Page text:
Research the items mentioned here and above and during the off season, hire a few models or get some friends together and practice. I say models for you do not know them and it can be more challenging that way. Even better, offer free portrait sessions to get a few practice shoots at posing complete strangers and get more comfortable getting out from behind the camera and interacting with the client.
Good luck and it is only through identifying our own weaknesses that we can surpass them and grow stronger.
-Greg



Aug 08, 2017 at 04:04 AM
Chris Fawkes
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p.1 #10 · p.1 #10 · On the Topic of Posing


The industry has just come off a long period where posing was considered a dirty word. Photographers like Jerry Ghionis and Sue Bryce and a few others were continuing to sharpen their posing skills during that time.

The app mentioned above was picpockets. It came with some posing examples included then you could choose a portfolio from other photographers for a few dollars per photographer from memory. Here is a link to the app https://itunes.apple.com/au/app/picpockets-worlds-best-photographs/id646742014?mt=8



Aug 08, 2017 at 10:18 AM
BSPhotog
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p.1 #11 · p.1 #11 · On the Topic of Posing


The personality of the couple accounts at least a little for how this process goes as well. Having planned poses doesn't feel right for me as I prefer to work in a way that is more responsive to the space, light, and couple. That said, I still struggle with posing--especially when faced with a blank space or couple who isn't super dynamic/outgoing/involved.

I'll be watching this thread



Aug 08, 2017 at 11:53 AM
mirrorrim
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p.1 #12 · p.1 #12 · On the Topic of Posing


The guide that most helped me was Justin and Mary Marantz's Art of Authentic Posing. I really like that it's a mix between a defined pose and an interaction, which makes things more natural and my couples really relax and have fun. I started off with Roberto's book and while it taught me a ton about fixing little things that make a big impact (posture, positioning) I think it actually hurt me in the long run. I became too focused on the little things that made a pose technically perfect that I ended up falling back on just a few poses with no variety, and definitely no natural emotion/interaction.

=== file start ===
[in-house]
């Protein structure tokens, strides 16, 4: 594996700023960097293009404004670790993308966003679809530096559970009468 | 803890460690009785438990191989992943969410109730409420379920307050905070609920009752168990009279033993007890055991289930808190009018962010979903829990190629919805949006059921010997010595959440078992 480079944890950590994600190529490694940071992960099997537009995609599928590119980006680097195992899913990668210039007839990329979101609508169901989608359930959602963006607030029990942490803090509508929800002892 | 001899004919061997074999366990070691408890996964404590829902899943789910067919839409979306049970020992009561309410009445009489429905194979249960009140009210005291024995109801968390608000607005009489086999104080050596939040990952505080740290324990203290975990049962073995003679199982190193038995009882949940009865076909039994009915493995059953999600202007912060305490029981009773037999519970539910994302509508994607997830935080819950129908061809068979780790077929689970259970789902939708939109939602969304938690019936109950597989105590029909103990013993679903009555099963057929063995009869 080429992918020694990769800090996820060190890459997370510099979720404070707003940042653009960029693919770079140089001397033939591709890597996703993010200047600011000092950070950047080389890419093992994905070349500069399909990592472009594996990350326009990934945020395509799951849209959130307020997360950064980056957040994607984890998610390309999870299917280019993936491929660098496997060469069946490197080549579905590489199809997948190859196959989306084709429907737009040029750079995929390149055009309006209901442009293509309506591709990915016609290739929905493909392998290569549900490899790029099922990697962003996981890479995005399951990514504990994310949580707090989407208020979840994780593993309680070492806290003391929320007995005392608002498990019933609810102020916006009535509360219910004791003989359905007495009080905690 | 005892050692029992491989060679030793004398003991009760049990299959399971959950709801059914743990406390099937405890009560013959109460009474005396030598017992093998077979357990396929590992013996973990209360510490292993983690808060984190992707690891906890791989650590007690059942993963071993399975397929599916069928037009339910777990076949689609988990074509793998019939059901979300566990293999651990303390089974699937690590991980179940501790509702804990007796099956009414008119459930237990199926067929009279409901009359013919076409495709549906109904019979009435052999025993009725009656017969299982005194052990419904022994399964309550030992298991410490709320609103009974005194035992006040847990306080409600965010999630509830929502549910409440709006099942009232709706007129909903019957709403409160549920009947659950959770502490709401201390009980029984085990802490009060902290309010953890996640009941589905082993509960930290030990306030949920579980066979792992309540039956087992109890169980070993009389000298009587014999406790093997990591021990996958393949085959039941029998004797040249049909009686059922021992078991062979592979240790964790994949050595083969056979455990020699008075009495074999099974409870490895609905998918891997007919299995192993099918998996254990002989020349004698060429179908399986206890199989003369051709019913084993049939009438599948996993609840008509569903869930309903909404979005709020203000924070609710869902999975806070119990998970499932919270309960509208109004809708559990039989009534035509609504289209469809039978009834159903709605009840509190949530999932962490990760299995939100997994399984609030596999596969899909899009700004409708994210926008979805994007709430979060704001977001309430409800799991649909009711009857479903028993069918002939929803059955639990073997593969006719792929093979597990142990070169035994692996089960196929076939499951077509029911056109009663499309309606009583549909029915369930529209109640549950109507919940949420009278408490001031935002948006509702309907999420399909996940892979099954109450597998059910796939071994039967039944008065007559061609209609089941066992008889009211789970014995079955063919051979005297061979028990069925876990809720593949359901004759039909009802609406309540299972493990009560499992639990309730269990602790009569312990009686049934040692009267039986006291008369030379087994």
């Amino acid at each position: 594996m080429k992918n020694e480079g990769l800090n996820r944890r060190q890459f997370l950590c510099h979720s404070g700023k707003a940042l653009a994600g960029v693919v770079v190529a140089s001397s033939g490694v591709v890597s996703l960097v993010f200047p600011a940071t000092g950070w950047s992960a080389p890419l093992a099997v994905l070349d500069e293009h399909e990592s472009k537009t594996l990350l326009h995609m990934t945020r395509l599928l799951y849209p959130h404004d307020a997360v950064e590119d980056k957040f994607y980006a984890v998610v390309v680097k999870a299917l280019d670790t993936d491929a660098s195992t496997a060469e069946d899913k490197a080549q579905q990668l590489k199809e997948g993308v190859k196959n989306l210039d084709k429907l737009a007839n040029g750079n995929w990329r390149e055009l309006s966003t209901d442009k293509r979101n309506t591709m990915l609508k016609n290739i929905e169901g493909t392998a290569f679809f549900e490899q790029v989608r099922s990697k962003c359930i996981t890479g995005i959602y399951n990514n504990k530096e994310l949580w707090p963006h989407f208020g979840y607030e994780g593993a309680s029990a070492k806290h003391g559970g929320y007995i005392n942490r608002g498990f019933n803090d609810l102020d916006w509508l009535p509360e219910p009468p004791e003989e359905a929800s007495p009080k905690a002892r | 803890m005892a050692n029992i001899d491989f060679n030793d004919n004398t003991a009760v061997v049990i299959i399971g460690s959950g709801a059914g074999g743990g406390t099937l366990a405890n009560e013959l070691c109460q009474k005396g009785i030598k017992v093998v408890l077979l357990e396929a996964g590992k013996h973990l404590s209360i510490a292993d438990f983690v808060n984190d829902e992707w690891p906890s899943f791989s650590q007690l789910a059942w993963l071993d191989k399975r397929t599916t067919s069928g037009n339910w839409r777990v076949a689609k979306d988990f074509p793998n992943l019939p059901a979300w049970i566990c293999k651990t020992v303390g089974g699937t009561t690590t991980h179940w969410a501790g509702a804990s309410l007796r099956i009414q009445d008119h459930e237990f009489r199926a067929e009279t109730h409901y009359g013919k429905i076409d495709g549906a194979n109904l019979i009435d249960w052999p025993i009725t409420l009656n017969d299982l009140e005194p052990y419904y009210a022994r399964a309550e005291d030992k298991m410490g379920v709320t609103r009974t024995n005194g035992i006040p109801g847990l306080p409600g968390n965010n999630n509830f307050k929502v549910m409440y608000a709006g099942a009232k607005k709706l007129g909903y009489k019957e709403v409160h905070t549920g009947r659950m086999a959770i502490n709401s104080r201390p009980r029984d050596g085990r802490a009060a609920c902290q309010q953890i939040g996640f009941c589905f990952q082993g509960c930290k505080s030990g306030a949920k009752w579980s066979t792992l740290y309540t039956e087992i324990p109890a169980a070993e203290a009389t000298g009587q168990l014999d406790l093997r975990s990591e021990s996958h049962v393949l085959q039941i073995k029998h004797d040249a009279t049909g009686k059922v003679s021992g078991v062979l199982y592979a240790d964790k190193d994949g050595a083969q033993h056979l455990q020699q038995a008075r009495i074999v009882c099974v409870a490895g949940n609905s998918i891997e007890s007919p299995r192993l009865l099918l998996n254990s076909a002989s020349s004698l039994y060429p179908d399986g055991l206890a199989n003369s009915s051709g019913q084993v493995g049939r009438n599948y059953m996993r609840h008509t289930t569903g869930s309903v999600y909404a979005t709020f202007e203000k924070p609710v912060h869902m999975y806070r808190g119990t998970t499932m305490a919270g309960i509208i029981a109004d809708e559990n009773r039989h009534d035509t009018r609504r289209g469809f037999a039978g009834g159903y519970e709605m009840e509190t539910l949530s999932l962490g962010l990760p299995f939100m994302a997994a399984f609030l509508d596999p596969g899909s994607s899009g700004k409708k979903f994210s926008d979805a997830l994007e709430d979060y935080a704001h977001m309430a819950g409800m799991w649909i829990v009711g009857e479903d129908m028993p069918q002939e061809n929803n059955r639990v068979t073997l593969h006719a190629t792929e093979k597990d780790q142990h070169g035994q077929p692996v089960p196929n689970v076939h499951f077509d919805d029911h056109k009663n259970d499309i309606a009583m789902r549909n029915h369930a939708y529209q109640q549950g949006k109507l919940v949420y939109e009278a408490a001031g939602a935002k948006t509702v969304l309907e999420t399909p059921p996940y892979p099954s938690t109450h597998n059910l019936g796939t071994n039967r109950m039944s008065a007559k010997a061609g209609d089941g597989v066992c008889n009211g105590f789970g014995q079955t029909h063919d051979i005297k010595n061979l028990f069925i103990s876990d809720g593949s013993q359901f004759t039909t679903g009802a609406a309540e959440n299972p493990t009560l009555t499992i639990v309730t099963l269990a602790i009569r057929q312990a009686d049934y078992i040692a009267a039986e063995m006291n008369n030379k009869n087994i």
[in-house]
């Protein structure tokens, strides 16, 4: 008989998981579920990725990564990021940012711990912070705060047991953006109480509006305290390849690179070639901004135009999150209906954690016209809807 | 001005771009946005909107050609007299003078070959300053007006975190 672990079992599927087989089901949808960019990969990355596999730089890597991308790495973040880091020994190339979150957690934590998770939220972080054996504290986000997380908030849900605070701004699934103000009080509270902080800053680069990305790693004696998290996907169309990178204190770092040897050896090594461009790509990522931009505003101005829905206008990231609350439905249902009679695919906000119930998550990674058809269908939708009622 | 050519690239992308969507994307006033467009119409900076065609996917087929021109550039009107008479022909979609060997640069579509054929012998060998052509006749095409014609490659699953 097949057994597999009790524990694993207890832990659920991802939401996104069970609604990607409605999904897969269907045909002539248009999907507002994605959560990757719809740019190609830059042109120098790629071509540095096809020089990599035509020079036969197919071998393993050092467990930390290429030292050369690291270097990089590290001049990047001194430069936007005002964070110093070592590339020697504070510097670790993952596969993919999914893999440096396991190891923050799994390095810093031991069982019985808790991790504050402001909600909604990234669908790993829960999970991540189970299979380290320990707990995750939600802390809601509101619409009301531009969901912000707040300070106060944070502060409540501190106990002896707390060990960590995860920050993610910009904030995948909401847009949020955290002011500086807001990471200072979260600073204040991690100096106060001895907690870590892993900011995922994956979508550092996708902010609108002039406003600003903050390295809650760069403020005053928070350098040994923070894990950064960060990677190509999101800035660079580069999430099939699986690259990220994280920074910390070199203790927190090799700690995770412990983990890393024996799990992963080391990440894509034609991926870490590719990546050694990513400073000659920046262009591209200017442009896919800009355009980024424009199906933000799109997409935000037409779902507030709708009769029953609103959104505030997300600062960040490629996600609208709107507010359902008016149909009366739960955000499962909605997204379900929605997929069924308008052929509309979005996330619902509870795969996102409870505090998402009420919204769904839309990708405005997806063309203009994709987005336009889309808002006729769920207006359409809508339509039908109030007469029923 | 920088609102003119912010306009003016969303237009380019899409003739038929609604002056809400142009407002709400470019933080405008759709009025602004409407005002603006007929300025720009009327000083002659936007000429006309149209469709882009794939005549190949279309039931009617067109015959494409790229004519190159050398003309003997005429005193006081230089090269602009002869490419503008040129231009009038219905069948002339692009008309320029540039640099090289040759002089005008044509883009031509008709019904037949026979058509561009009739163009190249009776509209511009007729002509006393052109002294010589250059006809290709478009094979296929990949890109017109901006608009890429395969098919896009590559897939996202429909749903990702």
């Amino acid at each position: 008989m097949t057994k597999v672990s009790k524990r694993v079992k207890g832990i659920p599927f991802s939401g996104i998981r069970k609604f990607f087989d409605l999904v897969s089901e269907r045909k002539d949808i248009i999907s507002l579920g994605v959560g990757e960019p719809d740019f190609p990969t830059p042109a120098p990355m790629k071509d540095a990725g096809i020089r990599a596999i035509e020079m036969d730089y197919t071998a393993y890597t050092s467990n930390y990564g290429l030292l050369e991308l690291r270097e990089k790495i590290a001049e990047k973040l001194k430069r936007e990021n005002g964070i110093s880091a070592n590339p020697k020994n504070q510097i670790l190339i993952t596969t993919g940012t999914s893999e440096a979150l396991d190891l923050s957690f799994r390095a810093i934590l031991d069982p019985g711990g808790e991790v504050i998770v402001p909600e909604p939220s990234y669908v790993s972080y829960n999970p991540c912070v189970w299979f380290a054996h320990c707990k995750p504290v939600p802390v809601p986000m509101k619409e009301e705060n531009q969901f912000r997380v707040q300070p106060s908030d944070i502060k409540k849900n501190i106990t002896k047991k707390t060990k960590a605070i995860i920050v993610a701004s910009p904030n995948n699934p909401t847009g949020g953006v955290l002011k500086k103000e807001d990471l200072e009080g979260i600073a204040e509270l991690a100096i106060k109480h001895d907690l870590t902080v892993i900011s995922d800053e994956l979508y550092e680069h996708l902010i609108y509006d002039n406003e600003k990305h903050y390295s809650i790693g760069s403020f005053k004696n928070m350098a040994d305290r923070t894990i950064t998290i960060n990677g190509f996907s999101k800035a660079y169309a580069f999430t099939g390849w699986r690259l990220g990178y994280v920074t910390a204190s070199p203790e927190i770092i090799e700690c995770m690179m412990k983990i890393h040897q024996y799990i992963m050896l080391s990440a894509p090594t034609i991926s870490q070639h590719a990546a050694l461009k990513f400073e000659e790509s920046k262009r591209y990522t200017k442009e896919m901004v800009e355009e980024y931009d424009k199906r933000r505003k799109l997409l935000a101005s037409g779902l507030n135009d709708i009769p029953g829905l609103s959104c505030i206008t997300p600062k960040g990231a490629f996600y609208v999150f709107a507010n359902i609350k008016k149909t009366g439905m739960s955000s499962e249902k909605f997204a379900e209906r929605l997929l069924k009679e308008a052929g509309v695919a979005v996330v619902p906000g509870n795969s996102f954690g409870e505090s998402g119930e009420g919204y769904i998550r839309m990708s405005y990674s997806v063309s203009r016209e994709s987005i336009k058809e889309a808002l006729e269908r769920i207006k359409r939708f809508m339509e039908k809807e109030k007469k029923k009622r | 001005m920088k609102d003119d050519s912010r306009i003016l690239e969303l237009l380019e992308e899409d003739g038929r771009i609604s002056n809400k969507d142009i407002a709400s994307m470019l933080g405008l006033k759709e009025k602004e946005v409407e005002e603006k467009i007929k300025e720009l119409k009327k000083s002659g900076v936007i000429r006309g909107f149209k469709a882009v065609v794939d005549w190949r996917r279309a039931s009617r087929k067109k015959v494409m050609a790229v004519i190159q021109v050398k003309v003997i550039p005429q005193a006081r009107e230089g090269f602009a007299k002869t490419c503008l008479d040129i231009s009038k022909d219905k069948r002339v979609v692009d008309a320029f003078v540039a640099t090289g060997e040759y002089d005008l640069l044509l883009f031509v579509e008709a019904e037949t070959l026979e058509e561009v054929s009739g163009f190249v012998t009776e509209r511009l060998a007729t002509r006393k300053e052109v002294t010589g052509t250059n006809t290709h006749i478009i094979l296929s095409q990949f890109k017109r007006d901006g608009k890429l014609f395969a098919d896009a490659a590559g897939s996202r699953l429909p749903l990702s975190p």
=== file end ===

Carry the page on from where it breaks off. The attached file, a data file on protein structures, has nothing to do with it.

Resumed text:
I recently added Katelyn James posing course to my education. She is pretty popular/trendy(?) and now I finally have a name to put on the poses I see so often in FB-land. She has 4 core poses and then she shows you how to add very simple variety. The feet never move in the core pose, just the upper body. The only thing I dislike is some of the poses come off too...unloving? Can't think of a better word, but an example would be guy has hands in BOTH pockets, woman wraps arm around one of his. Guy is facing forward to camera, woman facing sideways to him. However all of that is easily modified by just having him put an arm around her too.

Portraits used to be my most dreaded time of day and now I find them pretty easy and relaxed. With the above 3 teachers' advice running through my head, I can easily get a ton of variety and emotion in a short amount of time. Each teacher contributes: Roberto with technical tips, Justin&Mary with interaction and emotion, and Katelyn with simple and quick variety.



Aug 08, 2017 at 04:44 PM
elkhornsun
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p.1 #13 · p.1 #13 · On the Topic of Posing


You get to practice posing during an engagement session and this also helps to relax the couple the day of the wedding as they are used to being directed by you and have learned some basics about how to sit or stand together.

I learned the most from Bambi Cantrell during one of her workshops. She covered various approaches with her models (4 models for 8 workshop participants), including how to partially obscure part of a person to make them seem slimmer or less obviously obese - extremely useful in the US at this time.



Aug 09, 2017 at 11:29 PM
level1photog
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p.1 #14 · p.1 #14 · On the Topic of Posing


Linsay Adler, Bambi Cantrell, Pye Jirsa, Roberto Valenzuela, Jerry Ghionis, Sue Bryce.

These are some of my favorite when it come to posing. Don't focus on just the pose, but why they do it. If you can retain 80% of what they teach, you will be pretty solid when it come to posing.



Aug 10, 2017 at 05:40 PM
LeeSimms
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p.1 #15 · p.1 #15 · On the Topic of Posing


For me, the break from photojournalism was the desire to deliver good wedding photos — even if the couple had a shitty wedding.


Aug 11, 2017 at 02:23 AM